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Monday, October 12, 2009

A Thread of Grace


A Thread of Grace
by Mary Doria Russell
426 pages

No matter how dark the tapestry God weaves
for us, there's always a thread of grace. (p421)


*** About the Book ***

There is so much going on in this book that I'm having a hard time summarizing it. So I'm going to cheat and use part of the description from the back of the book.
Tracing the lives of a handful of fascinating characters - a charismatic Italian resistance leader, a priest, an Italian rabbi's family, a disillusioned German doctor - Mary Doria Russell tells the little-known story of the vast underground effort by Italian citizens who saved the lives of 43,000 Jews during the final phase of World War II. A Thread of Grace puts a human face on history.
Seriously, I couldn't have said it better than that.


*** Why I Read It ***

Russell has written two other books, THE SPARROW, and a follow up to that book called CHILDREN OF GOD. According to THE BOOK CLUB COOKBOOK, her first book is an excellent way to introduce non-SciFi fans to the genre. As a SciFi fan, I'm always looking for books that will do this so of course I picked it up. And I loved it. Then I read CHILDREN OF GOD and loved that one even more. (I reviewed both books on this blog but it was way back in the beginning of blogging and my reviews were really just for me back then.) Russell's writing style and characterization are phenomenal. When I found out that she'd written an historical fiction novel set during World War II, I knew I had to read that book as well.

September was my month to lead the online discussion at Reading With Becky's Google Group so I chose this as the group's read. It was the excuse I needed to finally read the book.


*** My Thoughts ***

This is an amazing book. As I said above, Russell's writing is phenomenal and this book certainly did not disappoint. I shared several quotes here that really jumped out at me; they give you a taste of Russell's writing and the impact of her words. This book is not an easy read; it takes concentration and effort. The multitude of characters and locations, the occasional comments in Italian or German, and the way the story moves from person to person all mean that you have to give this book your undivided attention or you will be completely lost.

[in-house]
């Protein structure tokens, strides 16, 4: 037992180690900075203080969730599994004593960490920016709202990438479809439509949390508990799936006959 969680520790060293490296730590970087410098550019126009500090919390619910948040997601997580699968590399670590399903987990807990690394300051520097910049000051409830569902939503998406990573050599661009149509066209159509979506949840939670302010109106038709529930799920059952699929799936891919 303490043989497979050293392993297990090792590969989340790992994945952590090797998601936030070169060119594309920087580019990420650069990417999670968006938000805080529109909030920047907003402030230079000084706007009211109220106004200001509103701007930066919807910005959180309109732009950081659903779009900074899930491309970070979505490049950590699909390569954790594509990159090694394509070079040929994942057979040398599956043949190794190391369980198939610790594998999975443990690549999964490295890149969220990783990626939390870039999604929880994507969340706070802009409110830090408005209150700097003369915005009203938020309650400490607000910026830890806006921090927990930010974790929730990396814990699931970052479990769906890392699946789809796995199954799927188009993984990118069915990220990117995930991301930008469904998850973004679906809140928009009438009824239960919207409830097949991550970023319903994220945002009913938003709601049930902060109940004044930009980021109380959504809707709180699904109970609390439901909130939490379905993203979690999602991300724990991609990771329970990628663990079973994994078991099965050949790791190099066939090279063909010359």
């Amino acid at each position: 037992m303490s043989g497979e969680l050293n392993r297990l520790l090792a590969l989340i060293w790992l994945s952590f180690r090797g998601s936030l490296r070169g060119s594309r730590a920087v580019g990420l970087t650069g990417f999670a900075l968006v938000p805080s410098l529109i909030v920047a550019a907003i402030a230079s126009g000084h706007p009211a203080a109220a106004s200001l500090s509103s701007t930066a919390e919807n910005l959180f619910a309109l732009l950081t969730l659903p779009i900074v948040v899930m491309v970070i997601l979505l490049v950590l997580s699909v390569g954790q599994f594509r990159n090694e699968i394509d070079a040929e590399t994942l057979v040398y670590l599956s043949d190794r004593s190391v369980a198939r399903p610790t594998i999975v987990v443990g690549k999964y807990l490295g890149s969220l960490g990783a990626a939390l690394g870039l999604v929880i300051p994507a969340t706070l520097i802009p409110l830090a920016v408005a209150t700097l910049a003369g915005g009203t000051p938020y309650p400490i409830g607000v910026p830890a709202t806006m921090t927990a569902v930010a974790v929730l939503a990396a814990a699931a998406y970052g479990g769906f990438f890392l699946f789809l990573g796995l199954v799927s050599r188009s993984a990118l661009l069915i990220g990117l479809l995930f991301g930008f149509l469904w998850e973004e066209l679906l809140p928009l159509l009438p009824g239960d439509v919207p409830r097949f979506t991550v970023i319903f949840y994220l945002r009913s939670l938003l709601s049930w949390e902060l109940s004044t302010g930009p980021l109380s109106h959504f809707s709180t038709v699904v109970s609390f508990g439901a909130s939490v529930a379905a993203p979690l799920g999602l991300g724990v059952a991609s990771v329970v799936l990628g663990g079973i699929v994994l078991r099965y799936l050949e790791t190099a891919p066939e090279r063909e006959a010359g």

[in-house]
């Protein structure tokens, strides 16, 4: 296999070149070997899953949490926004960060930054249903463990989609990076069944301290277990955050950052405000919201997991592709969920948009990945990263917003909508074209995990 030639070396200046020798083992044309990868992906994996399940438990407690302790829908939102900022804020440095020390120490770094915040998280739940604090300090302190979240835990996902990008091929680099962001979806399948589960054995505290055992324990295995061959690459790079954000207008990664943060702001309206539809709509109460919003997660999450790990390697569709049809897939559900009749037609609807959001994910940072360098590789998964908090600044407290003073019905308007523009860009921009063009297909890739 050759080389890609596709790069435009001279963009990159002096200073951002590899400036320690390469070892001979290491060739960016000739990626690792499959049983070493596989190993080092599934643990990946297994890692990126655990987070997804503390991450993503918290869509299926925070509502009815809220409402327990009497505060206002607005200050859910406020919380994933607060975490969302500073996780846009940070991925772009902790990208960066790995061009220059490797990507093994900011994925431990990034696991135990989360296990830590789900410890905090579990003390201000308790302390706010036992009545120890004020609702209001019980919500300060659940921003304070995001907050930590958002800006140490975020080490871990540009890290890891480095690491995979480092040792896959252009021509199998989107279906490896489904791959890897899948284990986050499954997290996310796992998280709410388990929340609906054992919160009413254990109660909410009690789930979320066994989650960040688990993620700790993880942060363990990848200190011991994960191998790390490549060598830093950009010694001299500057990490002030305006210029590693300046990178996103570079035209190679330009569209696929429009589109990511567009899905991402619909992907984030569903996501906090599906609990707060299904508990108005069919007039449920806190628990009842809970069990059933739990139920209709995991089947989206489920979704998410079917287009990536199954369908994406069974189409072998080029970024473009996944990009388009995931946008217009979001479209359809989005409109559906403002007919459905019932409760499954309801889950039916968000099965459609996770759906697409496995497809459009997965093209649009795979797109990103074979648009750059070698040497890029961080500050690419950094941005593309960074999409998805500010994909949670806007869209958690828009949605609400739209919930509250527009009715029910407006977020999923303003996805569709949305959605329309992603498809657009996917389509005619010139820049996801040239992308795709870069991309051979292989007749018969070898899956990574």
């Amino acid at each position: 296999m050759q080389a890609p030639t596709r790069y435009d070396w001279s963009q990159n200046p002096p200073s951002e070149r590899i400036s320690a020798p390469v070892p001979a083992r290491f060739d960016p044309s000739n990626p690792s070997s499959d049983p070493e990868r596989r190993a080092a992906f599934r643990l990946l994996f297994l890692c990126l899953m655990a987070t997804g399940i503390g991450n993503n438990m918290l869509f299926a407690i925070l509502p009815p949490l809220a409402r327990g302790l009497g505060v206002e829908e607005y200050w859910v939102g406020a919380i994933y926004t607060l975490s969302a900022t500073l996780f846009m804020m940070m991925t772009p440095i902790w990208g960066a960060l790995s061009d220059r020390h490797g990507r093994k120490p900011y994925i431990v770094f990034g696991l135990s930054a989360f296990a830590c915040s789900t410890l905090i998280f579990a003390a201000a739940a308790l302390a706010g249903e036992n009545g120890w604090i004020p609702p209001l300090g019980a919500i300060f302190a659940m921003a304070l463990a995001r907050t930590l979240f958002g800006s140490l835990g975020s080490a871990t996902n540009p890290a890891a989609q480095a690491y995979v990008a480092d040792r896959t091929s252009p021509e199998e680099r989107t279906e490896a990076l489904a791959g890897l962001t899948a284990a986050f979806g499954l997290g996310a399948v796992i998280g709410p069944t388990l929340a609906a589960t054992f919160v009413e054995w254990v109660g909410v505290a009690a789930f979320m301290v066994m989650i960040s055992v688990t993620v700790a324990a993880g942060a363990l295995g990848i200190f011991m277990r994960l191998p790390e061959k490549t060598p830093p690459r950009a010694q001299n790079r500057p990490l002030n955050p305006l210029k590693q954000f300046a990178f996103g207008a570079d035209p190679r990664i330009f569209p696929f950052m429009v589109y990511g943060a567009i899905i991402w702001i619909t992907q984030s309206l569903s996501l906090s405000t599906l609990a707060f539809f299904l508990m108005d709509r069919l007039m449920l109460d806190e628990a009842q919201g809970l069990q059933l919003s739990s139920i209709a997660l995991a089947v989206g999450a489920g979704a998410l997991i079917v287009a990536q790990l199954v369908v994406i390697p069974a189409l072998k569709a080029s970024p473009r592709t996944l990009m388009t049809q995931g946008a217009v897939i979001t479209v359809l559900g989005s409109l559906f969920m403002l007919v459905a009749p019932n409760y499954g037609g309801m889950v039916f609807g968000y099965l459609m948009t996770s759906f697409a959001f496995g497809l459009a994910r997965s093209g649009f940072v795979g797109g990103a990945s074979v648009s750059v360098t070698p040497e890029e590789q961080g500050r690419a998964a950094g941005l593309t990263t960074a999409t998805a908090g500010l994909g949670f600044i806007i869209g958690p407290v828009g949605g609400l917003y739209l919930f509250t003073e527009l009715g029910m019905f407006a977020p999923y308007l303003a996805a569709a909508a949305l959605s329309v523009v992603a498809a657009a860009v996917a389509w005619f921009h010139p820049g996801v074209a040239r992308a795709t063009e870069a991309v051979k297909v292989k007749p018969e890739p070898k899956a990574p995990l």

The story is told in the present tense and it works well in this case. It conveys a sense of immediacy, of being right there as events are unfolding. And in at least one case it allows you to be in the head of a person who suddenly dies.

Speaking of death, Russell is not afraid to kill off characters, even major ones, and I respect her for that; it makes the book so much more real. It was heartbreaking to read about the deaths of people I'd come to care about but at the same time it drew me even more into the story. There was one situation where I literally covered my mouth with my hand in shock when I realized one particular character had died - I certainly didn't see that one coming.

This is a book whose stories will stay with me for a long time. It was worth all the effort it took to read and I will definitely be keeping it as part of my permanent collection (a rare honor in my house!).

One more thing - at times this book reminded me of SUITE FRANCAISE, by Irene Nemirovsky, or at least, what SUITE FRANCAISE could have been had the author lived to finish it. If you liked that book you will definitely like A THREAD OF GRACE.


*** The Real History ***

The author's note in the back explains that the stories in the book were all based on actual people and events in Northern Italy between 1943-1945. Russell did extensive research for this book; she even traveled with a Jewish refugee from the era as he retraced his journey through Northern Italy during the last 20 months of WWII. Much of what she learned is incorporated into this book. If you want an historically accurate novel, this is the book for you.

As a side note, VioletCrush and I discussed this book in the comment section of one of her recent posts. At the time I thought that part of the story would revolve around concentration camps in Italy but that didn't end up being the case. This book does examine the Jewish experience in Italy, just not in the Italian camps. But I stand by my recommendation of this book as a way to learn more about Jews in Italy during WWII while enjoying a well-written and gripping story at the same time.

*** Your Thoughts ***

Does this sound like something you'd like to read? Do you like your Historical Fiction to be extremely accurate, or does that not matter to you? Any thoughts you'd like to share?

Other review can be found here:
  • Quotidian Grace - she give a bit more of the plot in her review than I did - she also loved this book
  • Your review could be here! Let me know where to find it and I'll add you in.

23 comments:

Nicole said...